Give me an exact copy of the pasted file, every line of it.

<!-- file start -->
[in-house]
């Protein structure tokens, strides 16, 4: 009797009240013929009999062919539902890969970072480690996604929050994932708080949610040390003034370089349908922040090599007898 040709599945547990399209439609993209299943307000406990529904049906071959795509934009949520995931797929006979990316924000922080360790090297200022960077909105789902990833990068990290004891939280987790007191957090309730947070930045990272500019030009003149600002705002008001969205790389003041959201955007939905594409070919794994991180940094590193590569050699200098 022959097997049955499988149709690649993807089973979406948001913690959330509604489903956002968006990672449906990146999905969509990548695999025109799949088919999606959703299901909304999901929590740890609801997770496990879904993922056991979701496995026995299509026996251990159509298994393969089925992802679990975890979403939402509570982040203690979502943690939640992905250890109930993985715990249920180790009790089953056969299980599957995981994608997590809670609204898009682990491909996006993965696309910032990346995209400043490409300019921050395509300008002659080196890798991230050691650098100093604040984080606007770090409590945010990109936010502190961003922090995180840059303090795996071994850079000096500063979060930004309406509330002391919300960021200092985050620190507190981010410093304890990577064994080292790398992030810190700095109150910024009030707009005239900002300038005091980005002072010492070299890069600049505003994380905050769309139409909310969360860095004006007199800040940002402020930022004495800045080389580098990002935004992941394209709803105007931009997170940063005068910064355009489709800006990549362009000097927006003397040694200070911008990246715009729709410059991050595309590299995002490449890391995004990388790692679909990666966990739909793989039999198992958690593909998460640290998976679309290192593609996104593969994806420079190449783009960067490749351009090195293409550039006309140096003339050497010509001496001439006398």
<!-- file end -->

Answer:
[in-house]
């Protein structure tokens, strides 16, 4: 009797009240013929009999062919539902890969970072480690996604929050994932708080949610040390003034370089349908922040090599007898 040709599945547990399209439609993209299943307000406990529904049906071959795509934009949520995931797929006979990316924000922080360790090297200022960077909105789902990833990068990290004891939280987790007191957090309730947070930045990272500019030009003149600002705002008001969205790389003041959201955007939905594409070919794994991180940094590193590569050699200098 022959097997049955499988149709690649993807089973979406948001913690959330509604489903956002968006990672449906990146999905969509990548695999025109799949088919999606959703299901909304999901929590740890609801997770496990879904993922056991979701496995026995299509026996251990159509298994393969089925992802679990975890979403939402509570982040203690979502943690939640992905250890109930993985715990249920180790009790089953056969299980599957995981994608997590809670609204898009682990491909996006993965696309910032990346995209400043490409300019921050395509300008002659080196890798991230050691650098100093604040984080606007770090409590945010990109936010502190961003922090995180840059303090795996071994850079000096500063979060930004309406509330002391919300960021200092985050620190507190981010410093304890990577064994080292790398992030810190700095109150910024009030707009005239900002300038005091980005002072010492070299890069600049505003994380905050769309139409909310969360860095004006007199800040940002402020930022004495800045080389580098990002935004992941394209709803105007931009997170940063005068910064355009489709800006990549362009000097927006003397040694200070911008990246715009729709410059991050595309590299995002490449890391995004990388790692679909990666966990739909793989039999198992958690593909998460640290998976679309290192593609996104593969994806420079190449783009960067490749351009090195293409550039006309140096003339050497010509001496001439006398």